"Oh," Sirius mumbled. After a long moment, he tilted his head slightly. "A shrine?"

Shippō tilted his head quizzically. "Didn't you explore the Suite?" Getting only a noncommittal shrug in answer, the redhead continued with one of his own. "In the parlour is a small altar where we burn incense and leave offerings."

"But you're here," the animagus pointed out reasonably. "Won't those guys in London leave if you aren't there to supply those offerings and, uh, ki?"

"Hanami knows her duties," Sesshōmaru rumbled from his place near the window. "As do all of my vassals."

They rode the rest of the way in silence.


After breakfast the next morning, as Shippō was placating Harry over his need to leave, Sirius brought up the next item on his mental agenda. "Before I can teach Harry, I need a wand. Do you know if there's a wizarding center nearby? If they happen to have a Gringotts branch here also, I can do some of that family business I needed to take care of."

Sesshōmaru slanted a glance his way, then seemed to ignore him as he returned to watching his ward unsuccessfully attempt to persuade the kitsune to stay. "Enough," his soft command cut through the noise.

Immediately the two quieted, Harry's mournful green eyes turned back to his lord. Unperturbed, the inuyōkai continued. "It is unbecoming of the House to beg as you are. Shippō has errands he must complete, as do we."

Sesshōmaru began down the stairs, confident that he would be followed. One half of the tanuki duo that ran the shops met them at the back door, avidly watching the byplay, ears obviously having been tuned to the argument above. Still pouting slightly, Harry managed to snag a last goodbye hug from his redheaded friend before Shippō slipped away. Huffing in feigned annoyance, the inuyōkai gestured the stranger forward. Obediently, the brown-haired young man shuffled closer, bowing in greeting.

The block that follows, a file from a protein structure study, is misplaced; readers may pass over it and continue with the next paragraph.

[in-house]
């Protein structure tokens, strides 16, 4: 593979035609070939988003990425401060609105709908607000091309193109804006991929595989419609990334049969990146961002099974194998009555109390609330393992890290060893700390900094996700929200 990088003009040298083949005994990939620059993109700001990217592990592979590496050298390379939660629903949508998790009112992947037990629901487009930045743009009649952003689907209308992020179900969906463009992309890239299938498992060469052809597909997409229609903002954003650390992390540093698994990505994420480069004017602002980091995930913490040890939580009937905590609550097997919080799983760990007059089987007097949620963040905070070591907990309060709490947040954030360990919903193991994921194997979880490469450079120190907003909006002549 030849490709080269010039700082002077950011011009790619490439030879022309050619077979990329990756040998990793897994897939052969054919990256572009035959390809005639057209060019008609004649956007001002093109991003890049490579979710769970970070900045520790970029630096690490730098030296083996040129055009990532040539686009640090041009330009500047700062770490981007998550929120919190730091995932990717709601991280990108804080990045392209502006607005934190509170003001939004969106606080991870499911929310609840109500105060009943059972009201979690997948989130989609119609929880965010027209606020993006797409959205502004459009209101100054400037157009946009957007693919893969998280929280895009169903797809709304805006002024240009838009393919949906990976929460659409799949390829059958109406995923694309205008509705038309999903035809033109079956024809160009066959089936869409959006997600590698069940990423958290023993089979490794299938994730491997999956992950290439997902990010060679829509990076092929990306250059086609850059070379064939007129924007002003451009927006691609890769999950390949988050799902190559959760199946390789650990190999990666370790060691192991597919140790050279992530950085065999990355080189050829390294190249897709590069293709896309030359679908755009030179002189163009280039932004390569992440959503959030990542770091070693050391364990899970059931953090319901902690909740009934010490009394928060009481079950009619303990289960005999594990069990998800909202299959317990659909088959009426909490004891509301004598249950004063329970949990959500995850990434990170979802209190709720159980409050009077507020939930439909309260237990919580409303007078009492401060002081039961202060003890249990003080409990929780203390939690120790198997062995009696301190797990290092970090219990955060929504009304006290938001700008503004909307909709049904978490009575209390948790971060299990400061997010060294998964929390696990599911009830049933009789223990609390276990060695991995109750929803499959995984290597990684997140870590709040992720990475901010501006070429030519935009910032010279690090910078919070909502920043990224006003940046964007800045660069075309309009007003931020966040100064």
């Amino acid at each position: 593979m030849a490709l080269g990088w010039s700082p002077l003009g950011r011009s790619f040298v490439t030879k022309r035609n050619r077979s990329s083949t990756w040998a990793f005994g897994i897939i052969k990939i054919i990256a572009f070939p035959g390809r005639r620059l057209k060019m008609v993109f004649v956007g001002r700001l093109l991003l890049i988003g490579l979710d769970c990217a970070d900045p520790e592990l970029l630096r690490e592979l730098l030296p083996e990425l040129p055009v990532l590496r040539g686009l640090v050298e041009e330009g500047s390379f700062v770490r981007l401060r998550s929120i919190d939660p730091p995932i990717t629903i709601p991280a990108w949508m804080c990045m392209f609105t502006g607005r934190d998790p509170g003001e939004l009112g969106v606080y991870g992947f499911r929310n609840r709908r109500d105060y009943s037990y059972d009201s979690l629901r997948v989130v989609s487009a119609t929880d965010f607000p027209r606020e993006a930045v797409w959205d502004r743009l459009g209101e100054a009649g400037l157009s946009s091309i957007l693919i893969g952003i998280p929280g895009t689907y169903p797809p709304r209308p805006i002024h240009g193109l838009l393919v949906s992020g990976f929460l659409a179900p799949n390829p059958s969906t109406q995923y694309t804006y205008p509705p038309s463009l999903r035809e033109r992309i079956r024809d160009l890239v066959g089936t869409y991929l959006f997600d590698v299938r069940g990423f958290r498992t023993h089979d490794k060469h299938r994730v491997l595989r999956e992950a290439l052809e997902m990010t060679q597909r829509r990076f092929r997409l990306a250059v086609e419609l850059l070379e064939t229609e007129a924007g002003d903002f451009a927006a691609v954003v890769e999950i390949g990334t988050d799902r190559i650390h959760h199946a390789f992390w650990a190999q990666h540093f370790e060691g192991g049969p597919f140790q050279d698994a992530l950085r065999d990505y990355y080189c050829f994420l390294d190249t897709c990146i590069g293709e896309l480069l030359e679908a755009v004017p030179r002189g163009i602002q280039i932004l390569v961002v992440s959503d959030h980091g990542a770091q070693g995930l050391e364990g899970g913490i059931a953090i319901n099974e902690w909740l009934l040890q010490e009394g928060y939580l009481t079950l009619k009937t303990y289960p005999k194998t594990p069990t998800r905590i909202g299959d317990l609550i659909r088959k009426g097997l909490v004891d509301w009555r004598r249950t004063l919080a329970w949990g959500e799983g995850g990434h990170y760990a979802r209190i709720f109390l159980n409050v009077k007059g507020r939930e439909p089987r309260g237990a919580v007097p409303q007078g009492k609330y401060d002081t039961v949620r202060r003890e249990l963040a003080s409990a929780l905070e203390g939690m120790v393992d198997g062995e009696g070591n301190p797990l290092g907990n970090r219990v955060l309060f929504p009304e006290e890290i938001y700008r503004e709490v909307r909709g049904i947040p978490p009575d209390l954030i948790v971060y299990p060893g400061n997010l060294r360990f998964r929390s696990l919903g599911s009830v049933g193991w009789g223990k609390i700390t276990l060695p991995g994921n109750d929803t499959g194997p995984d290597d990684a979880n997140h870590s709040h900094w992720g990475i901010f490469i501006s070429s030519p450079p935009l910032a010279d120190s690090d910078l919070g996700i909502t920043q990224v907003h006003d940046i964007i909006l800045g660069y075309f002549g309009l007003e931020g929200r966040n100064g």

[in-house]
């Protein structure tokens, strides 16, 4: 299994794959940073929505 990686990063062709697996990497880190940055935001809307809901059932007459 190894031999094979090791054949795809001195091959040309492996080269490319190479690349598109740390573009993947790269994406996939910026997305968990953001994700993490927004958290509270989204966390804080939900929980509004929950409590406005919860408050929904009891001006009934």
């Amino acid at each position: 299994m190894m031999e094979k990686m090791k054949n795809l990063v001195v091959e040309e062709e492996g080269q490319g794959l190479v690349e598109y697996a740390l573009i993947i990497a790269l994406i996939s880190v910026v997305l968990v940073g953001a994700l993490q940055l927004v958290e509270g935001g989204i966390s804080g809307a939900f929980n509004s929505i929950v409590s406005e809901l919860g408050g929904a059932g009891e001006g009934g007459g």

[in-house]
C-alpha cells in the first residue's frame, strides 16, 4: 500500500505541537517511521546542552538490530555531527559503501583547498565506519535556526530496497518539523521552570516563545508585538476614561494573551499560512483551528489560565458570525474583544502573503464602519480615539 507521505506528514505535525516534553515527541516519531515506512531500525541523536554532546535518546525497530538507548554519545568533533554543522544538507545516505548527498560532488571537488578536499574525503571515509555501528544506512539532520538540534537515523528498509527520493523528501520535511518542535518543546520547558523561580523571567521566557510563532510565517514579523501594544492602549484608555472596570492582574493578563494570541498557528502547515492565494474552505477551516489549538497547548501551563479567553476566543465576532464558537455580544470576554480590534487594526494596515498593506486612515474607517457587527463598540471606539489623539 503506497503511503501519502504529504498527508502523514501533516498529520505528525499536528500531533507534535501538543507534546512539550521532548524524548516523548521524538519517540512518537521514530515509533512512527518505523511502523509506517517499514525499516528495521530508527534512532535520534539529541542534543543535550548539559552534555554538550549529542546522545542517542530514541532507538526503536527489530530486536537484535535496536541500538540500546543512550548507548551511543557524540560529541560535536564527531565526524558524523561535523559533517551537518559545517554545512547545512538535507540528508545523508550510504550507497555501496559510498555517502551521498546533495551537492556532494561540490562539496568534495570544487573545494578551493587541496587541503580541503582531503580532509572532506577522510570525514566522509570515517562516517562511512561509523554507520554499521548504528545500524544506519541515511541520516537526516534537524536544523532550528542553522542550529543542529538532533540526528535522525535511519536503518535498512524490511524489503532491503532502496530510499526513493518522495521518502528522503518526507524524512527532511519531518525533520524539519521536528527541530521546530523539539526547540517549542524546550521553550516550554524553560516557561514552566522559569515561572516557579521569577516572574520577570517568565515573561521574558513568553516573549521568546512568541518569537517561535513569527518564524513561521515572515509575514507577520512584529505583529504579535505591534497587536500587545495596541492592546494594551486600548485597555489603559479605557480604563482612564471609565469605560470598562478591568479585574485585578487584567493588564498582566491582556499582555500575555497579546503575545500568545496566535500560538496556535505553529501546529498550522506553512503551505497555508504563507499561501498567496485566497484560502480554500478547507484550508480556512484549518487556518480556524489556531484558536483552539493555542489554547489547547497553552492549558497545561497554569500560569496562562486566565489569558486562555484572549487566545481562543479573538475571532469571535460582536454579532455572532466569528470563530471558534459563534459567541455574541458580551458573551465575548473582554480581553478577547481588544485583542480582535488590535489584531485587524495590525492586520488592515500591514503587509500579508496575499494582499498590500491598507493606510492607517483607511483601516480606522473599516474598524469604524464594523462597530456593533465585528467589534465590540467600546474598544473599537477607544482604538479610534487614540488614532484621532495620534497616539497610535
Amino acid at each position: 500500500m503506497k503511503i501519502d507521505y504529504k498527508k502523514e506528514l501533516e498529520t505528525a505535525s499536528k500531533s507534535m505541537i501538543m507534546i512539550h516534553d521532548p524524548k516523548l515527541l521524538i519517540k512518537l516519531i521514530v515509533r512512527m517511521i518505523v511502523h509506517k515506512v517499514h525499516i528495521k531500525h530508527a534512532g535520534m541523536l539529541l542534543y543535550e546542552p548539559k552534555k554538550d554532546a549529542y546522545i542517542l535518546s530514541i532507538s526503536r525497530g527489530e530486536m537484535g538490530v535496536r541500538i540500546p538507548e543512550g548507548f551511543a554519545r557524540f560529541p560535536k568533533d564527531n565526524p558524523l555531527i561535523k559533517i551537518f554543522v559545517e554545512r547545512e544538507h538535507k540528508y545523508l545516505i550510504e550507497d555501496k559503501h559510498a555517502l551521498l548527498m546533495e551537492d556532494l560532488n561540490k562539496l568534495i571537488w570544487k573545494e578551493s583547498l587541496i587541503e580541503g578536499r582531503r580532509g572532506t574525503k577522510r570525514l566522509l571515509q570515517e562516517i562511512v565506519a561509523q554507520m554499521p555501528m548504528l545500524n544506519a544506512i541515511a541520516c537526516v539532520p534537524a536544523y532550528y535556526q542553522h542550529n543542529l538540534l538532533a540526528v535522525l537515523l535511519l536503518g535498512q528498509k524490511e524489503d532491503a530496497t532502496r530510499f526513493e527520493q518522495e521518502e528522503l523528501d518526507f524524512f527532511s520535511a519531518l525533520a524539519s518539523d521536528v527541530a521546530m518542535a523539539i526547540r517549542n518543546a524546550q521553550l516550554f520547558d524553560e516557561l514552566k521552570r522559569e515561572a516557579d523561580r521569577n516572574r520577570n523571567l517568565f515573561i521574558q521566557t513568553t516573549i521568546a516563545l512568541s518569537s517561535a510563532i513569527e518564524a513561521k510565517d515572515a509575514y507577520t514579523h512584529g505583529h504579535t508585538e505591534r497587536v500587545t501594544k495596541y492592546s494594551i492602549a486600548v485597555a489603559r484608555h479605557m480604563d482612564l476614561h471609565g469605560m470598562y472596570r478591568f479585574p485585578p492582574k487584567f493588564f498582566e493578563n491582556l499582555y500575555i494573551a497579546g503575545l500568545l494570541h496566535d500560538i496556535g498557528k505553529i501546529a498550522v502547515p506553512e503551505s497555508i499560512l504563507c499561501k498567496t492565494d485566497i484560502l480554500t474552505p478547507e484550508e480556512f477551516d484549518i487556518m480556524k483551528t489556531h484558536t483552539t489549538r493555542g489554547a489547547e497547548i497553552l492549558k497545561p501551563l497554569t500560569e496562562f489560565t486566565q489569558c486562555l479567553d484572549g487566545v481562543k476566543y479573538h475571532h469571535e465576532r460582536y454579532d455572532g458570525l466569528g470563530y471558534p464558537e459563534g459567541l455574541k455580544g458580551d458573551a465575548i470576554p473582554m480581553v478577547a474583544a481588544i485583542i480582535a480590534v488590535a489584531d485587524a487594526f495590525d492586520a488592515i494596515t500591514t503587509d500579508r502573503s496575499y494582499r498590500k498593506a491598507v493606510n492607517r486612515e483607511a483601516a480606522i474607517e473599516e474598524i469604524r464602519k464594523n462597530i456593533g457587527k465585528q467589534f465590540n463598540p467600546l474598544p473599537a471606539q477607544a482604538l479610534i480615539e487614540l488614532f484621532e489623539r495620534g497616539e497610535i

"Hello little lord," he began with a grin, kneeling to be closer to the child. "I understand you're Lord Sesshōmaru's new ward. I'm pleased to meet you."

Harry turned to the new face, studying the sharp teeth, pointed ears, and heavily black-rimmed eyes. Tilting his head, he caught a glimpse of a fluffy ringed tail before it flicked away. The tanuki smiled wider and twitched the appendage back into view. Rather than his name, the first thing out of Harry's mouth was, "Are you a raccoon? I saw one at the park once that had a tail like yours."

Sirius covered his smile hastily, though the yōkai in question didn't bother and barked out a small laugh. "I am, little lord. You may call me Daisuke."

"I'm Harry Potter," he finally remembered to introduce himself.

Daisuke nodded and stood, turning curious eyes on Sirius, who offered his own name readily. Growing impatient, Sesshōmaru moved towards the door, the image of Mr White settling around him easily. Daisuke made to open it hastily, his own disguise wiping the marks from his face and vanishing his tail. Harry took up his place without prompting, and the animagus raised his eyebrows in surprise. Shrugging away memories of his own childhood etiquette lessons, he followed the trio into the black car from the night before.

They emerged in front of an elegant neo-gothic stone building a handful of streets away. Neat gold letters printed on the windows above the bank of heavy brass doors proclaimed it to be City Hall. Feeling somewhat like a tourist, Sirius tried not to stare at everyone and everything they passed on their way through the morning crowd of government workers and civilians entering alongside them. He felt the tingle of muggle-repelling and notice-me-not charms wash over them as they turned down a little-used side hallway. Stopping at the blank marble wall that dead-ended the passage, Daisuke moved forward and pressed his hand to a faint groove that had been worn, chest-height for the average adult human, in the stone. Like a curtain parting, the marble flowed back into a gothic-pointed archway, revealing the sprawling street on the other side.